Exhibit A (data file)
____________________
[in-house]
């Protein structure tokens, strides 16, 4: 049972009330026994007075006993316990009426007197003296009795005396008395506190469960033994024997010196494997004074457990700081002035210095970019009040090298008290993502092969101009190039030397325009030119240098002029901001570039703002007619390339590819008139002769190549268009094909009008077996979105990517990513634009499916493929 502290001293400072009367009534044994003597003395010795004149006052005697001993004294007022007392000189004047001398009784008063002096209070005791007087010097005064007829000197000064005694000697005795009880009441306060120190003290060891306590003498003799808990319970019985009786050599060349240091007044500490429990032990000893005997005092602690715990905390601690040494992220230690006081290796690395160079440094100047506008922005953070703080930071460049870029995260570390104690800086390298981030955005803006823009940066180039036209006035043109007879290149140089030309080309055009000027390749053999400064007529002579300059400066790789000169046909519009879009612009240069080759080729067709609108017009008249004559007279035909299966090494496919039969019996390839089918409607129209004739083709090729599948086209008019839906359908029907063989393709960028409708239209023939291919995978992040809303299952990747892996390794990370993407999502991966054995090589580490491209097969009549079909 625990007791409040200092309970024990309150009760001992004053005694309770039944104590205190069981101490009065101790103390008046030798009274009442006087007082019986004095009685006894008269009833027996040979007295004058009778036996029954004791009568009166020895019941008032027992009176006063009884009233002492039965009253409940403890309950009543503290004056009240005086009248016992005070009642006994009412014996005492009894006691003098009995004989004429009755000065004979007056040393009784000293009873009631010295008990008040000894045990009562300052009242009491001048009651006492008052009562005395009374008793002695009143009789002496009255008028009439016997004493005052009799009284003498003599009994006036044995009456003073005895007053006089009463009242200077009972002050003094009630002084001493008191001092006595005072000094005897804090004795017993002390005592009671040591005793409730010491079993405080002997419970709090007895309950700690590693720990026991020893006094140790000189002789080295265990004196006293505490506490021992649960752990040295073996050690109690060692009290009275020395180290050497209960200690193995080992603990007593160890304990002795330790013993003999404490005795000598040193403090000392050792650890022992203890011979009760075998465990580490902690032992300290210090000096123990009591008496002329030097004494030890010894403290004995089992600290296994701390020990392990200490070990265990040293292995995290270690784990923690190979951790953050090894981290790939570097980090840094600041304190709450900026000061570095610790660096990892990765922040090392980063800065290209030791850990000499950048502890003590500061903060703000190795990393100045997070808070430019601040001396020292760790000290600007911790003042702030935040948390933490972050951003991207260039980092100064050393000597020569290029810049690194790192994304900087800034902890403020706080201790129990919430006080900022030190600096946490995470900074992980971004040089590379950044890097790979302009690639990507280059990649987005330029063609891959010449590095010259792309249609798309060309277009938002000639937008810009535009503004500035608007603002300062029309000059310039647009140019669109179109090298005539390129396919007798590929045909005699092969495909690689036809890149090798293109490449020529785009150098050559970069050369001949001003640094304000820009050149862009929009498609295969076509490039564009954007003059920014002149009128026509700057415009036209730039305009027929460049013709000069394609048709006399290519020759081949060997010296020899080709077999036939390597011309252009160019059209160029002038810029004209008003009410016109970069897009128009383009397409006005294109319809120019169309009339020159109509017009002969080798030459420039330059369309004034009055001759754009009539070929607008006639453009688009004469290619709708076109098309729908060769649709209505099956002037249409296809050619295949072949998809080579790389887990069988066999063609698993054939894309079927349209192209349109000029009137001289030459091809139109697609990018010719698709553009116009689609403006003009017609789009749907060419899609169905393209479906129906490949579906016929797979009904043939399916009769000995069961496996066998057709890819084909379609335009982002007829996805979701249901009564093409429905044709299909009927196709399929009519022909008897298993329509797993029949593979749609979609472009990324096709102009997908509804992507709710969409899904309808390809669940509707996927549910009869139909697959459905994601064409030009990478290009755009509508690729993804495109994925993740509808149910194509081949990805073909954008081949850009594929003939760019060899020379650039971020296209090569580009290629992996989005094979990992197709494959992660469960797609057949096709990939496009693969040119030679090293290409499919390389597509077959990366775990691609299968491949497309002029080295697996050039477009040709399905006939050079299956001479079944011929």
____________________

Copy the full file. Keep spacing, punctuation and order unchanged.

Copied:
[in-house]
């Protein structure tokens, strides 16, 4: 049972009330026994007075006993316990009426007197003296009795005396008395506190469960033994024997010196494997004074457990700081002035210095970019009040090298008290993502092969101009190039030397325009030119240098002029901001570039703002007619390339590819008139002769190549268009094909009008077996979105990517990513634009499916493929 502290001293400072009367009534044994003597003395010795004149006052005697001993004294007022007392000189004047001398009784008063002096209070005791007087010097005064007829000197000064005694000697005795009880009441306060120190003290060891306590003498003799808990319970019985009786050599060349240091007044500490429990032990000893005997005092602690715990905390601690040494992220230690006081290796690395160079440094100047506008922005953070703080930071460049870029995260570390104690800086390298981030955005803006823009940066180039036209006035043109007879290149140089030309080309055009000027390749053999400064007529002579300059400066790789000169046909519009879009612009240069080759080729067709609108017009008249004559007279035909299966090494496919039969019996390839089918409607129209004739083709090729599948086209008019839906359908029907063989393709960028409708239209023939291919995978992040809303299952990747892996390794990370993407999502991966054995090589580490491209097969009549079909 625990007791409040200092309970024990309150009760001992004053005694309770039944104590205190069981101490009065101790103390008046030798009274009442006087007082019986004095009685006894008269009833027996040979007295004058009778036996029954004791009568009166020895019941008032027992009176006063009884009233002492039965009253409940403890309950009543503290004056009240005086009248016992005070009642006994009412014996005492009894006691003098009995004989004429009755000065004979007056040393009784000293009873009631010295008990008040000894045990009562300052009242009491001048009651006492008052009562005395009374008793002695009143009789002496009255008028009439016997004493005052009799009284003498003599009994006036044995009456003073005895007053006089009463009242200077009972002050003094009630002084001493008191001092006595005072000094005897804090004795017993002390005592009671040591005793409730010491079993405080002997419970709090007895309950700690590693720990026991020893006094140790000189002789080295265990004196006293505490506490021992649960752990040295073996050690109690060692009290009275020395180290050497209960200690193995080992603990007593160890304990002795330790013993003999404490005795000598040193403090000392050792650890022992203890011979009760075998465990580490902690032992300290210090000096123990009591008496002329030097004494030890010894403290004995089992600290296994701390020990392990200490070990265990040293292995995290270690784990923690190979951790953050090894981290790939570097980090840094600041304190709450900026000061570095610790660096990892990765922040090392980063800065290209030791850990000499950048502890003590500061903060703000190795990393100045997070808070430019601040001396020292760790000290600007911790003042702030935040948390933490972050951003991207260039980092100064050393000597020569290029810049690194790192994304900087800034902890403020706080201790129990919430006080900022030190600096946490995470900074992980971004040089590379950044890097790979302009690639990507280059990649987005330029063609891959010449590095010259792309249609798309060309277009938002000639937008810009535009503004500035608007603002300062029309000059310039647009140019669109179109090298005539390129396919007798590929045909005699092969495909690689036809890149090798293109490449020529785009150098050559970069050369001949001003640094304000820009050149862009929009498609295969076509490039564009954007003059920014002149009128026509700057415009036209730039305009027929460049013709000069394609048709006399290519020759081949060997010296020899080709077999036939390597011309252009160019059209160029002038810029004209008003009410016109970069897009128009383009397409006005294109319809120019169309009339020159109509017009002969080798030459420039330059369309004034009055001759754009009539070929607008006639453009688009004469290619709708076109098309729908060769649709209505099956002037249409296809050619295949072949998809080579790389887990069988066999063609698993054939894309079927349209192209349109000029009137001289030459091809139109697609990018010719698709553009116009689609403006003009017609789009749907060419899609169905393209479906129906490949579906016929797979009904043939399916009769000995069961496996066998057709890819084909379609335009982002007829996805979701249901009564093409429905044709299909009927196709399929009519022909008897298993329509797993029949593979749609979609472009990324096709102009997908509804992507709710969409899904309808390809669940509707996927549910009869139909697959459905994601064409030009990478290009755009509508690729993804495109994925993740509808149910194509081949990805073909954008081949850009594929003939760019060899020379650039971020296209090569580009290629992996989005094979990992197709494959992660469960797609057949096709990939496009693969040119030679090293290409499919390389597509077959990366775990691609299968491949497309002029080295697996050039477009040709399905006939050079299956001479079944011929």